What are OKRs? An intro for startups (Part 1)

We'll skip the blablabla about OKRs being used by many leading companies. OKRs are, actually, nothing new. It's an acronym for Objectives and Key Results, something used for more than half a century in most American companies, with a marketing and implementation spin. Objectives are goals (and I will argue, goals like your typical SMART ones). Key Results are some sort of break-down of individual goals. Let’s use an example to illustrate our definition:

 

Objective

  • Learn how to cook for a small dinner party by September 1st

Key Results

  • Buy and read “The 4-Hour Chef” by Tim Ferriss by June
  • Enroll at a cooking 101 course at the local community center by July
  • Cook dinner for parents and siblings by August 15th
  • Ace cooking knife work by September 1st

 

As you can see, the Objective is a bold goal (since I’ve never cooked before), specific (for a small dinner party), measurable (cooking for a small dinner party is a very palpable, measurable goal), time bound (by September 1st), but still achievable (as opposed to opening a restaurant and earning 3 Michelin stars by September, or cooking for a 100-person dinner party by September, which are too bold, and basically unachievable, in such a short time frame).

I’ve used Andy Grove’s approach of Key-Results breakdown: using KRs as milestones for goal achievement. There are other possible approaches. Some people defend that Objectives have to be qualitative, whereas Key-Results have to be quantitative and time-bound[1]:

 

Objective

  • Learn how to cook the basics

Key Results

  • Learn to roast, grill, and bake whole chicken and tenderloin (in rare, medium, and well done internal aspects) by September 1st
  • Chop an onion (Brunoise) and a Carrot (Julienne) with 90% homogeneity in less than 3 minutes (sounds silly, sorry) by September 1st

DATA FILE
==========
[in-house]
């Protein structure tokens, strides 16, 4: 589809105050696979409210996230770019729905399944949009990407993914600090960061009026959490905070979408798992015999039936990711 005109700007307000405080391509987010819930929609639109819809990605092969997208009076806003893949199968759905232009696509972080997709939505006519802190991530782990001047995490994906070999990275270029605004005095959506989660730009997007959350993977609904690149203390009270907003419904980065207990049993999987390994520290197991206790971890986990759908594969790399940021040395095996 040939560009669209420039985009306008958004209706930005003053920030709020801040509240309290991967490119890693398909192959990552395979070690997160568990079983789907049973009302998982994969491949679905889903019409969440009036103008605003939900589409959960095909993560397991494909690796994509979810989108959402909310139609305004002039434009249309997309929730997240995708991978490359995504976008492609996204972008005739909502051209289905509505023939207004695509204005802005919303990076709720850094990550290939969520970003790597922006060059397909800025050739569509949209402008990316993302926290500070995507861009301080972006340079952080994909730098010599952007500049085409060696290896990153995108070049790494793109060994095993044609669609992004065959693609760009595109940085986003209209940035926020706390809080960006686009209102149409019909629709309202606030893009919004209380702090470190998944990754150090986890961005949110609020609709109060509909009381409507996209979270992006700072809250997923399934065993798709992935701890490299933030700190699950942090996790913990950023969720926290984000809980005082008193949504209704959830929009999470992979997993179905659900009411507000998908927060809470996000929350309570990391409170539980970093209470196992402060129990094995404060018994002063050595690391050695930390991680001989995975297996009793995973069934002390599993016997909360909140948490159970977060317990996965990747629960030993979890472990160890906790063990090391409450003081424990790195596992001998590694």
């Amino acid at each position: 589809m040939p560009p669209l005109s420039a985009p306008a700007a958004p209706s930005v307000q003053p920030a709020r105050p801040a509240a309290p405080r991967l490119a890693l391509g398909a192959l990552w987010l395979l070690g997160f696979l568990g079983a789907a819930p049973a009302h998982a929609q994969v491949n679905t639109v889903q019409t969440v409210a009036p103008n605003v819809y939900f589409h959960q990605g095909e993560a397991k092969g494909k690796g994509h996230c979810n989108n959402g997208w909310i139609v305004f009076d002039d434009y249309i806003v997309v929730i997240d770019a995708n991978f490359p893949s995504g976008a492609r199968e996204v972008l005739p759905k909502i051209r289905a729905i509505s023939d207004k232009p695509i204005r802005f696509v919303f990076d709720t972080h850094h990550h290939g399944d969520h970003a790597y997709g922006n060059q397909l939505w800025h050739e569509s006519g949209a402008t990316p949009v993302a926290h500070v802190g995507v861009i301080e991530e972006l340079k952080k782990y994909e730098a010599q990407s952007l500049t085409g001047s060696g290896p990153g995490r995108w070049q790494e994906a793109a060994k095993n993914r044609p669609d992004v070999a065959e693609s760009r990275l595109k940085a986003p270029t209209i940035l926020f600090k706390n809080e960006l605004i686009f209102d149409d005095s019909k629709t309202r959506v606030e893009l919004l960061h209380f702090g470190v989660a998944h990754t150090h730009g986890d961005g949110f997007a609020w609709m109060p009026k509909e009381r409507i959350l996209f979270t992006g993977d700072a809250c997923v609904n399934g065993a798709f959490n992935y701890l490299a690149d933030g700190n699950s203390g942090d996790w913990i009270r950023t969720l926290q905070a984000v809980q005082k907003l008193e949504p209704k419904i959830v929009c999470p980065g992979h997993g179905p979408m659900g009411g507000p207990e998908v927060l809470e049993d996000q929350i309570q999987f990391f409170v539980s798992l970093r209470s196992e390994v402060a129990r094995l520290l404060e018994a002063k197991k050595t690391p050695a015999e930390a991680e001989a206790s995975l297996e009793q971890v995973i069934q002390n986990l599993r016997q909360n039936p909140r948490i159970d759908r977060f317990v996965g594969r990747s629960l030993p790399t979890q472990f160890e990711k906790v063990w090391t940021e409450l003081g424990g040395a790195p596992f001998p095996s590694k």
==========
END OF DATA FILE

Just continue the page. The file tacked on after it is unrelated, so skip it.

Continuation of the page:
• Learn and execute three sides’ recipes to go with the chicken and tenderloin alongside cooking the meats (for coordination and timing purposes) by September 1st

 

As you can see, they work very similarly. In the milestones approach, Key Results are like cities you will drive by driving from Miami to Orlando. The second approach has a less chronological aspect to it, but works in a similar fashion.

Another final way to view is through a whole/parts approach. I know these are very nuanced differences, but I just want to make sure you understand several aspects of the craft of OKRs:

 

Objective

  • Build my website by the end of the month

Key Results

  • Contract UI/UX design with freelance designer through Upwork
  • Buy domain address and purchase hosting plan on Bluehost or Godaddy
  • Write HTML/CSS code with designer’s inputs
  • Write Javascript interactivity code with the help of Codecademy course
  • Upload everything with a week left for beta testing

Most of the literature available out there about OKRs doesn’t help eager professionals to learn how to implement them. One of the leading OKR SaaS provider cites the following example: “Put a man on the moon by the end of next decade” as an example of an Objective. I know, I know. It’s figurative. But it’s also confusing. That’s clearly not an Objective for OKR purposes. It’s not something achievable in a 3-month, or even 1-year cycle. It’s more of a multi-year company-side Objective[1].

 

To help achieve this understanding goal, I would kindly ask you to limit your objectives to the cycle length you prefer to adopt. The longest the cycle (i.e., more than six months), the more I would encourage you to face Key Results as chronological milestones to reach those goals. If you use shorter cycles (from one to six months) you can choose if you want to use KRs as milestones or as objective components.

 

Four different approaches to understanding OKR

Table 1: Four different approaches to understanding OKRs

If you'd care to see how OKRs unfold down the organization (for those top-down goals of yours) have a look here.

 

Questions to think about (about which we'll be posting soon): 

  1. Sould OKRs be set top-down or bottom-up?
  2. Should OKRs be taken into account on my performance management mix? If yes, how?
  3. How can I link OKRs to the longer-term vision of the company?

 


Footnotes:

[1] Again, a lot of marketing here. Some people say SMART goals are too 90s for current people management practices, but they're fine. Keep using the SMART acronym and you'll be fine.

[2] We’ll get to those very bold, long-term goals in a second, when I introduce you to the concept of a Dream, that’ll turn OKRs into DOKRs.

Photo credit: Wilson Lam on Flickr